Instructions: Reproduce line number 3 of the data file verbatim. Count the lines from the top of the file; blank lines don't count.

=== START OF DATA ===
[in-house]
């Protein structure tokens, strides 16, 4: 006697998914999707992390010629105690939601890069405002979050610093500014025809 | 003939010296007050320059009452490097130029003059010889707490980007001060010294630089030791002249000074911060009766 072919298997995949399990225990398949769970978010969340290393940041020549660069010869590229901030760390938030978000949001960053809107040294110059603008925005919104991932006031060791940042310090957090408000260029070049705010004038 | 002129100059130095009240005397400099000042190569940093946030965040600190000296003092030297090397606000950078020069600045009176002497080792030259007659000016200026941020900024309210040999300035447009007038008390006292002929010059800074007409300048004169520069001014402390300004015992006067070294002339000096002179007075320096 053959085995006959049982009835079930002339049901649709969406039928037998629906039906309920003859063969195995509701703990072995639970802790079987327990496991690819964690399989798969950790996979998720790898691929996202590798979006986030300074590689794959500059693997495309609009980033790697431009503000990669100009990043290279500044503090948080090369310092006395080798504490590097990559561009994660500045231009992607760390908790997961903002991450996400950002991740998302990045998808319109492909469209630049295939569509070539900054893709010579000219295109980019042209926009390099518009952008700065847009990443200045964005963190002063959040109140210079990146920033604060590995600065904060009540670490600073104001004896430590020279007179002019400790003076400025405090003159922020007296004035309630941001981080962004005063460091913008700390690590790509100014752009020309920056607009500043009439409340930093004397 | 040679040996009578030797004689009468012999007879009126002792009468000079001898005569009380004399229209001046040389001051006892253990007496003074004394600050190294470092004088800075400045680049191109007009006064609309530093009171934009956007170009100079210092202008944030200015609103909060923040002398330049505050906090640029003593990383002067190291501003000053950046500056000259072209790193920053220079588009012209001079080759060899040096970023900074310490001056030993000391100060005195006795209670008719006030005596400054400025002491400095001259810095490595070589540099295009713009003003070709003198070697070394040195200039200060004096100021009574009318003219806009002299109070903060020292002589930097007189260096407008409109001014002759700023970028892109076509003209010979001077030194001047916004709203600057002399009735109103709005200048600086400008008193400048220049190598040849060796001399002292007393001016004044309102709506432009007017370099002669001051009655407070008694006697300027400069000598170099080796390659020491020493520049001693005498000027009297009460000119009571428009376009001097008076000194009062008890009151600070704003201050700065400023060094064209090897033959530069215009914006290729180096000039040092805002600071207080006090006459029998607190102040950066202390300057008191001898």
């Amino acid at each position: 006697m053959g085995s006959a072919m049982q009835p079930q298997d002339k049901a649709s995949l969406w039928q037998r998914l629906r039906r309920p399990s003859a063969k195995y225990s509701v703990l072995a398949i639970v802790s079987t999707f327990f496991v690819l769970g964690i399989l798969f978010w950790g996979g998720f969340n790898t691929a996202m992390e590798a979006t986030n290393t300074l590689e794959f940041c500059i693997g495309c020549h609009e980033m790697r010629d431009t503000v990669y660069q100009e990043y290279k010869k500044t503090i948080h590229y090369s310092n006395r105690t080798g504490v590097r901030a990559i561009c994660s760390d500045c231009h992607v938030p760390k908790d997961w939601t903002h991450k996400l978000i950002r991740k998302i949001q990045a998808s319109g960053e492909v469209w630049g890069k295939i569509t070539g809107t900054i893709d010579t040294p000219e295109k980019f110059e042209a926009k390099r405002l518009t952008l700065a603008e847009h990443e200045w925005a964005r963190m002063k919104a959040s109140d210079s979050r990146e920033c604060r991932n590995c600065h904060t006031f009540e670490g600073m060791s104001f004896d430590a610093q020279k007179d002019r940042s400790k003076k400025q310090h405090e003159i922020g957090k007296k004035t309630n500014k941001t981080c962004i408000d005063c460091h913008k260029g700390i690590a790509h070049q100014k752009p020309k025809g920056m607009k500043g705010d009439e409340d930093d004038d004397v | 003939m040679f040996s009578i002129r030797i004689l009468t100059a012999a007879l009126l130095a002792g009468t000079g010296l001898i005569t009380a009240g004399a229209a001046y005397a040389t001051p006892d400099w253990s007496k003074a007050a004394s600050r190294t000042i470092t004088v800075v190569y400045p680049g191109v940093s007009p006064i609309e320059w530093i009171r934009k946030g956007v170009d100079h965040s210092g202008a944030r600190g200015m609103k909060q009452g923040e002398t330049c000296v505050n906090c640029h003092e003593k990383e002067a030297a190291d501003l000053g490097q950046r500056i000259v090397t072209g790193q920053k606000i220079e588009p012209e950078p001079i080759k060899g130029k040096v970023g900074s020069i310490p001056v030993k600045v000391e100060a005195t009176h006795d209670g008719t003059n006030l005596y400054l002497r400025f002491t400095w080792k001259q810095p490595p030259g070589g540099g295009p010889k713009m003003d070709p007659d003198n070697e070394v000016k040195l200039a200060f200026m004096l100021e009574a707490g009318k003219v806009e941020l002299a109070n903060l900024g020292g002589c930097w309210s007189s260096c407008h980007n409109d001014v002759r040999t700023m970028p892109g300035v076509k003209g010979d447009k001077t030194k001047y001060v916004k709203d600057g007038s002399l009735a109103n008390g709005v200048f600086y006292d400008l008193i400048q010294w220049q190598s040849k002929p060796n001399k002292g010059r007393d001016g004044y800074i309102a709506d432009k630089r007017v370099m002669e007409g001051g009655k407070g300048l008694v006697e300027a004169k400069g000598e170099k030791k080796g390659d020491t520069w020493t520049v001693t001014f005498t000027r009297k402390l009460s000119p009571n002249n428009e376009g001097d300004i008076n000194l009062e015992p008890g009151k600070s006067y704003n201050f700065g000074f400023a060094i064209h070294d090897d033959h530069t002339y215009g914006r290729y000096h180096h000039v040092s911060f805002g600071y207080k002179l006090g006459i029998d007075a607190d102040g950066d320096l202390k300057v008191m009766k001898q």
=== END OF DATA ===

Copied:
């Amino acid at each position: 006697m053959g085995s006959a072919m049982q009835p079930q298997d002339k049901a649709s995949l969406w039928q037998r998914l629906r039906r309920p399990s003859a063969k195995y225990s509701v703990l072995a398949i639970v802790s079987t999707f327990f496991v690819l769970g964690i399989l798969f978010w950790g996979g998720f969340n790898t691929a996202m992390e590798a979006t986030n290393t300074l590689e794959f940041c500059i693997g495309c020549h609009e980033m790697r010629d431009t503000v990669y660069q100009e990043y290279k010869k500044t503090i948080h590229y090369s310092n006395r105690t080798g504490v590097r901030a990559i561009c994660s760390d500045c231009h992607v938030p760390k908790d997961w939601t903002h991450k996400l978000i950002r991740k998302i949001q990045a998808s319109g960053e492909v469209w630049g890069k295939i569509t070539g809107t900054i893709d010579t040294p000219e295109k980019f110059e042209a926009k390099r405002l518009t952008l700065a603008e847009h990443e200045w925005a964005r963190m002063k919104a959040s109140d210079s979050r990146e920033c604060r991932n590995c600065h904060t006031f009540e670490g600073m060791s104001f004896d430590a610093q020279k007179d002019r940042s400790k003076k400025q310090h405090e003159i922020g957090k007296k004035t309630n500014k941001t981080c962004i408000d005063c460091h913008k260029g700390i690590a790509h070049q100014k752009p020309k025809g920056m607009k500043g705010d009439e409340d930093d004038d004397v | 003939m040679f040996s009578i002129r030797i004689l009468t100059a012999a007879l009126l130095a002792g009468t000079g010296l001898i005569t009380a009240g004399a229209a001046y005397a040389t001051p006892d400099w253990s007496k003074a007050a004394s600050r190294t000042i470092t004088v800075v190569y400045p680049g191109v940093s007009p006064i609309e320059w530093i009171r934009k946030g956007v170009d100079h965040s210092g202008a944030r600190g200015m609103k909060q009452g923040e002398t330049c000296v505050n906090c640029h003092e003593k990383e002067a030297a190291d501003l000053g490097q950046r500056i000259v090397t072209g790193q920053k606000i220079e588009p012209e950078p001079i080759k060899g130029k040096v970023g900074s020069i310490p001056v030993k600045v000391e100060a005195t009176h006795d209670g008719t003059n006030l005596y400054l002497r400025f002491t400095w080792k001259q810095p490595p030259g070589g540099g295009p010889k713009m003003d070709p007659d003198n070697e070394v000016k040195l200039a200060f200026m004096l100021e009574a707490g009318k003219v806009e941020l002299a109070n903060l900024g020292g002589c930097w309210s007189s260096c407008h980007n409109d001014v002759r040999t700023m970028p892109g300035v076509k003209g010979d447009k001077t030194k001047y001060v916004k709203d600057g007038s002399l009735a109103n008390g709005v200048f600086y006292d400008l008193i400048q010294w220049q190598s040849k002929p060796n001399k002292g010059r007393d001016g004044y800074i309102a709506d432009k630089r007017v370099m002669e007409g001051g009655k407070g300048l008694v006697e300027a004169k400069g000598e170099k030791k080796g390659d020491t520069w020493t520049v001693t001014f005498t000027r009297k402390l009460s000119p009571n002249n428009e376009g001097d300004i008076n000194l009062e015992p008890g009151k600070s006067y704003n201050f700065g000074f400023a060094i064209h070294d090897d033959h530069t002339y215009g914006r290729y000096h180096h000039v040092s911060f805002g600071y207080k002179l006090g006459i029998d007075a607190d102040g950066d320096l202390k300057v008191m009766k001898q």